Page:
Quote:
I would have accepted the ticket, but I would have gone to the local traffic authority to contest it. What would his evidence have been as clearly it was his word against yours? He can't prove you went through the intersection when it was red and there was no one around to testify on his behalf. Do you also work on a demerit system? As that would have been the reason I would have taken it further.
He had no evidence for his case, and I had none for mine. Even the on-board camera in his cruiser wasn't in a position to have seen the light when I went through it. As I said, his word against mine. Which translates to the traffic court siding with the cop, as he is entrusted with the authority to make these judgments. I would love to have gone to court, had I any evidence, but taking time off work to fight a $206 citation would have cost me at least that much anyway. He had a partner(fellow cop) to testify on his behalf, and I had a passenger who had a few alcoholic drinks, so my witness was no good. In fact, it was my friends car, I was taking him home because I didn't want him driving after having a few drinks(good thing too, he would have gone to jail).
So there really isn't much I could do about it but bend over and take it.
deanhills
Ophois wrote:
I would love to have gone to court, had I any evidence, but taking time off work to fight a $206 citation would have cost me at least that much anyway. He had a partner(fellow cop) to testify on his behalf, and I had a passenger who had a few alcoholic drinks, so my witness was no good. In fact, it was my friends car, I was taking him home because I didn't want him driving after having a few drinks(good thing too, he would have gone to jail).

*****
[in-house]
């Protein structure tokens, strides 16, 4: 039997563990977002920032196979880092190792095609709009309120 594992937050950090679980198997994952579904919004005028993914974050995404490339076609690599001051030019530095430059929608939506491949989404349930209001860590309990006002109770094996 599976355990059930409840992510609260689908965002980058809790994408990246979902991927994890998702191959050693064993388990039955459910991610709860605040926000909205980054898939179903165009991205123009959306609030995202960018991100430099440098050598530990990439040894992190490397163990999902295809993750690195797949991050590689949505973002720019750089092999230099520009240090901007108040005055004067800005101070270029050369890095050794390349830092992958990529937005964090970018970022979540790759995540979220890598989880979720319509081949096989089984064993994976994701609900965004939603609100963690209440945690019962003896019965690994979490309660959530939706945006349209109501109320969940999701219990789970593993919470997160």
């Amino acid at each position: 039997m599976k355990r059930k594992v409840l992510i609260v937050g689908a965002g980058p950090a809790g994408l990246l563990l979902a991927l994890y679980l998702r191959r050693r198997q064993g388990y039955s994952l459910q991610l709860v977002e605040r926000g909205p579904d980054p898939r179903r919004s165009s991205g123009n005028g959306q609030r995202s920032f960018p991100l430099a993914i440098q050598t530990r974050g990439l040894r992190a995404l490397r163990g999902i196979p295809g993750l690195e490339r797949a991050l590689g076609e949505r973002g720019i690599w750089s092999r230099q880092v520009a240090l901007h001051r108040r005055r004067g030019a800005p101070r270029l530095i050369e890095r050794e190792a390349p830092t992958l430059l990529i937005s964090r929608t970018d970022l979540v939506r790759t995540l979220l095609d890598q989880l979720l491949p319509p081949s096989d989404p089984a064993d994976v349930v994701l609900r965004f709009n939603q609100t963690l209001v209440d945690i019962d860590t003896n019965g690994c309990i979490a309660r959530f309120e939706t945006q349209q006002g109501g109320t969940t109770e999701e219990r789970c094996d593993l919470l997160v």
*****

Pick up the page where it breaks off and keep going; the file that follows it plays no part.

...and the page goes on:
So there really isn't much I could do about it but bend over and take it.
I would have probably done the same thing in that case. Sometimes it is just not worth the fight. My experience is probably also coloured as years ago I was working for the Public Prosecutor's office. The Assistant Public Prosecutor's work was to see all these guys who were upset about their tickets, and he used to excuse all of them. I thought that was quite unfair, as it was not publicly known that the Prosecutor's Office would be the total opposite in terms of degrees of leniency to the traffic cops. But that was some years ago. If I had to travel a very far distance "in traffic Smile " then I may also just pay the fine instead, unless the country I am in has a demerit system, as there are countries who would demerit your driving license for any offences, including parking tickets.
standready
Not much of a surprise. Cops are power hungry and "greed is good" Twisted Evil
Ophois
standready wrote:
Not much of a surprise. Cops are power hungry and "greed is good"
I don't really like blanket judgments, but your statement proves to be true so many times it's hard to deny. I have known a lot of cops, and from what I've seen, they generally get into the field as 'idealists'. They want to change the world, save lives, and all that good story-book stuff. Sadly, a few years working the streets leaves most of them jaded and cynical about people. Most times, rightfully so. It just makes it difficult to be on the receiving end of their "service" when you know you are clean, but they still view you through those 'suspect' glasses.
deanhills
Ophois wrote:
standready wrote:
Not much of a surprise. Cops are power hungry and "greed is good"
I don't really like blanket judgments, but your statement proves to be true so many times it's hard to deny. I have known a lot of cops, and from what I've seen, they generally get into the field as 'idealists'. They want to change the world, save lives, and all that good story-book stuff. Sadly, a few years working the streets leaves most of them jaded and cynical about people. Most times, rightfully so. It just makes it difficult to be on the receiving end of their "service" when you know you are clean, but they still view you through those 'suspect' glasses.